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Essential Priority-Setting Advice for Student Parents
Being a parent and a college student can make you feel crazy. You have to do a million things every day, for both you and your child. It can feel like you're out of control! Take a deep breath and don't worry. There are some simple priority setting tips you can follow that will help you keep both your children and your professors happy.
By Laura Allan
Work Around Your Kid's Schedule
Every parent knows that the needs of their child come before all else, especially if they're still in diapers. Because that child is your very first priority, your schedule is going to have to be their schedule. Time management skills are even more necessary to a student parent than they are to a regular student. When does your child eat, sleep and need to have their bath? These times should be set aside in your mind at the very beginning of the day, that way you won't be in the middle of studying and suddenly realize that the kid hasn't had a nap yet.
Another way of using your kid's schedule is to work in the early morning and the late evening. While your child is asleep they have no direct needs so they won't be disrupting you. You will have space and quiet time to read over material from class and complete homework assignments that are soon to be due. Just be sure that you still manage to get some sleep.
Remember to Eat
This should be a priority in every student's life, even with the busiest of schedules. With so much to do for class, it can be easy to skip lunch or breakfast once in a while. With a child to take care of, it's even easier to miss a meal and it's even more important that you don't. Make sure that you eat three meals every day, no matter what. You need energy to learn and take care of your kid, even if that energy comes from just an apple or a smoothie. The vitamins in fruit and vegetables will also help to keep you from getting sick, and being a sick student parent is even more difficult.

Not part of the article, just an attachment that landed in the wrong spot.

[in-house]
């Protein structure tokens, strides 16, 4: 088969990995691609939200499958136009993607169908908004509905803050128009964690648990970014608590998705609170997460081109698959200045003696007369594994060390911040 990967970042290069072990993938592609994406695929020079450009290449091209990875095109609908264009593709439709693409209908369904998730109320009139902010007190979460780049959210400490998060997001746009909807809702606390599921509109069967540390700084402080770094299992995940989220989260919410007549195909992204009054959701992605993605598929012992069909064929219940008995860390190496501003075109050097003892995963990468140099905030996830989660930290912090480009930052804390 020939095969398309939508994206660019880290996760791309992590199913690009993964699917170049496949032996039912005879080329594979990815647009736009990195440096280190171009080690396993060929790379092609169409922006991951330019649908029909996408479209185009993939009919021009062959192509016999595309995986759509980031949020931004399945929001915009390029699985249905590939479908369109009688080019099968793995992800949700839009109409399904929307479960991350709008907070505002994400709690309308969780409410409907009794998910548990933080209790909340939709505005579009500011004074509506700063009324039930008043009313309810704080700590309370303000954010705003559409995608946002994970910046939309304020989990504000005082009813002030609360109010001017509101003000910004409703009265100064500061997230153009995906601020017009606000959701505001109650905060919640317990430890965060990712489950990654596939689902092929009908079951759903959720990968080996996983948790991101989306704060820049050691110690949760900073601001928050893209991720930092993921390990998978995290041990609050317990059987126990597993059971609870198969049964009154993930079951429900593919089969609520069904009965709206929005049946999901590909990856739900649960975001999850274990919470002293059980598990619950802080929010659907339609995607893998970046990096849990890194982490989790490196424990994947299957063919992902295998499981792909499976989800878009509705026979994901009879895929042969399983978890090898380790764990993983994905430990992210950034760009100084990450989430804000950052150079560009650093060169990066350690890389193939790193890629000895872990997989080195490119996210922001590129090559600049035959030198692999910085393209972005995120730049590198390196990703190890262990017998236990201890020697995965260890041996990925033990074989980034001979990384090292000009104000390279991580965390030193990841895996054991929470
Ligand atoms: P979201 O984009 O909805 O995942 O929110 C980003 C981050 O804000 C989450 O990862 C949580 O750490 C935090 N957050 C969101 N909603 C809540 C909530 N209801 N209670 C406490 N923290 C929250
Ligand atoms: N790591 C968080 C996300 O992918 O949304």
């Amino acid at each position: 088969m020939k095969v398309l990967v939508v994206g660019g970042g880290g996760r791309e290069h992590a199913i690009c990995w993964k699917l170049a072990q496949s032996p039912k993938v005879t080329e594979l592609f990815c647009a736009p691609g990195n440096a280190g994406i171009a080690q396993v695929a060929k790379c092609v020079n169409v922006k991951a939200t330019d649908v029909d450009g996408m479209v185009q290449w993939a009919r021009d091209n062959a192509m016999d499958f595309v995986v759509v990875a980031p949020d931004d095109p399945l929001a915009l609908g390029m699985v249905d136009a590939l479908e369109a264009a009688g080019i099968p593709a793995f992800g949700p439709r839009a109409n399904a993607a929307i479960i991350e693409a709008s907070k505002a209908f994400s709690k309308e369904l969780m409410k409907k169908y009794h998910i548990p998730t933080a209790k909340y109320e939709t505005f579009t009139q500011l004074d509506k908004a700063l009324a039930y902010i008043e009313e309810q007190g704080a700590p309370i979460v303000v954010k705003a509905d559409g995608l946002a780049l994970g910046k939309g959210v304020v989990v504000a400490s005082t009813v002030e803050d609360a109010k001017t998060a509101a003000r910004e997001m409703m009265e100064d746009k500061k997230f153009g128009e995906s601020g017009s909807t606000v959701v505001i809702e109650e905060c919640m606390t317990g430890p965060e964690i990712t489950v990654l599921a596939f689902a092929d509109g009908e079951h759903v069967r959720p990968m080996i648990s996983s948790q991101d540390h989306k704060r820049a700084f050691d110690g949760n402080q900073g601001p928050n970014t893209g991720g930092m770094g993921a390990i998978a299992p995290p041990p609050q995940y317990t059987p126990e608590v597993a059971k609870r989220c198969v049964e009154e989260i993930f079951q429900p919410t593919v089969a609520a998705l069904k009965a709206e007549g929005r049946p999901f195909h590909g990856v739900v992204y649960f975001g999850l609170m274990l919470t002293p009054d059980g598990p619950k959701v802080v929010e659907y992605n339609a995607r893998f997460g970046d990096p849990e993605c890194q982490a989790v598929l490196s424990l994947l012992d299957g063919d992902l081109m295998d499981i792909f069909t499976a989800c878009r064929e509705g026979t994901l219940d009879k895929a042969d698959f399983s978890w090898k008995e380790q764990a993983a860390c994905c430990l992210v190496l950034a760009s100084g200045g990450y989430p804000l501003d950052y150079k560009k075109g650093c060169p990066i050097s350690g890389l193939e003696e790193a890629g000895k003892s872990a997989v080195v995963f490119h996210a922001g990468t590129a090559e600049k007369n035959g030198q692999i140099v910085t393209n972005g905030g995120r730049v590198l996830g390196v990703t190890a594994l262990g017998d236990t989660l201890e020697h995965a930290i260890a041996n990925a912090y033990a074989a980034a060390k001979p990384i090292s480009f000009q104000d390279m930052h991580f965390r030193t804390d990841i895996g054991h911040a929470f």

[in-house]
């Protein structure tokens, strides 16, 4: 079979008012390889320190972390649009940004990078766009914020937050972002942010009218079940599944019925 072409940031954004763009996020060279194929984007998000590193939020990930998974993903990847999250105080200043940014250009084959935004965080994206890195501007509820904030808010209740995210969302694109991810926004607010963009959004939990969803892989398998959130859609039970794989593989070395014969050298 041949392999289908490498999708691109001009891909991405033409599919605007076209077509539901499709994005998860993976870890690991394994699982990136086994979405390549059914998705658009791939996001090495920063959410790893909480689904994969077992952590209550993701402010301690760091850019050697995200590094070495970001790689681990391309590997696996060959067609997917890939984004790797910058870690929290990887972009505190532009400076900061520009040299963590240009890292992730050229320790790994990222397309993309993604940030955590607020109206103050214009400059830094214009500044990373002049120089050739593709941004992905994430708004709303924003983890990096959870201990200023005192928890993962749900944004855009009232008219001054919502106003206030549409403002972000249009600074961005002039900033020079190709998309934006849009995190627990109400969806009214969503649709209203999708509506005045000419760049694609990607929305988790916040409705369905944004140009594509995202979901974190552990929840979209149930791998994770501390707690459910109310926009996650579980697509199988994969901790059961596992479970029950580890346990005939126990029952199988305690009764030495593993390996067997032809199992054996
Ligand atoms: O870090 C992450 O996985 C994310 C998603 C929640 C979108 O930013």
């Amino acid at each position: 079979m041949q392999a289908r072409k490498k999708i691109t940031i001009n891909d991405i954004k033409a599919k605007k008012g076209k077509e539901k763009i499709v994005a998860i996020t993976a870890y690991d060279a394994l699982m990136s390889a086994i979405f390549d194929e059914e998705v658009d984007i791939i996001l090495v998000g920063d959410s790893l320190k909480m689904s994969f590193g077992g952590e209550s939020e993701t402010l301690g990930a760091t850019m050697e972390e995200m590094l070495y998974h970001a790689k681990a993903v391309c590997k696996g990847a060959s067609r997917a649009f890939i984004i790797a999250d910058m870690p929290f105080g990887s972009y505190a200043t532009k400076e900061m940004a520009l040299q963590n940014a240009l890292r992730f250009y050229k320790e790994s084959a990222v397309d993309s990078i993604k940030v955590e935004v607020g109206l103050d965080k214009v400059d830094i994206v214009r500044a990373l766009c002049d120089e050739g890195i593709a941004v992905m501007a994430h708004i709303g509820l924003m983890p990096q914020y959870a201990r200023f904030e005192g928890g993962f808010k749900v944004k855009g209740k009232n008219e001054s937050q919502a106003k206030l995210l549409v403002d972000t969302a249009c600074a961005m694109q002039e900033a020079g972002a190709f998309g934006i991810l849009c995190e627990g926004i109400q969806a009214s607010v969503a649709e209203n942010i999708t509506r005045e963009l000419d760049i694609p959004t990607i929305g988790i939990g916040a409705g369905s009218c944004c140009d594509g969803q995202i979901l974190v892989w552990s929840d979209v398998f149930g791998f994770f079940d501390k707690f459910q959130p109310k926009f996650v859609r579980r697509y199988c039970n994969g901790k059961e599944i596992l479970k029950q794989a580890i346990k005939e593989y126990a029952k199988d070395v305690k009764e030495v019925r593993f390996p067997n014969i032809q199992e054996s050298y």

Don't be Afraid to Ask for Help
Managing to do it all, even when people say you can't, probably makes you feel like a super hero sometimes. You can raise your kid, get an education and grow as an individual, even with only two arms and a limited amount of hours in a day. You're Superparent! Don't forget, even Superman had the Justice League to back him up when he was in trouble. Never be afraid to ask for help. Your schedule is going to be hectic, but making it a priority to ask for help when things get too busy or difficult will help you in the long run.
If you find that your classes are getting too confusing, don't just shrug it off and try to fix it yourself. Talk to your teacher to see if they have any study tips for you. You can also check to see if there are any student tutors available. School tutors are a great help, but student tutors often have more flexible schedules and can come to more convenient locations for you, like your home.
Include Your Children
Because your kids outrank your schoolwork in the priority list, one of the best things you can do if you are able is to include your children in your studying. If you need to study for a test, have your kid hold up flash cards for you so you can quiz yourself. Have them help you make up a song to remember terms, names and places. Make games out of homework assignments so that you both get a treat whenever you answer a question correctly. If your child is still in diapers or not even talking yet, try reading passages from your studying out loud to them. Even just the sound of your voice is comforting to them and reading things out loud makes the knowledge easier to retain.
Take a Little Me Time
You may have a child, schoolwork and much more to do every week, but there's one other thing you need to put into your schedule. You may not think so, but 'me time' is essential. Without it, you can become overstressed and overworked, which means a weaker immune system and difficulty in maintaining good study habits. While ten minutes or so every day is a big help, even just a little time at the end of every week is sometimes enough. Relax, watch your favorite show or call a babysitter and go out with some friends. Decompressing allows your mind to clear itself of all the stress and turmoil you've dealt with, and enables you to be a better student and parent as soon as things start back up again.
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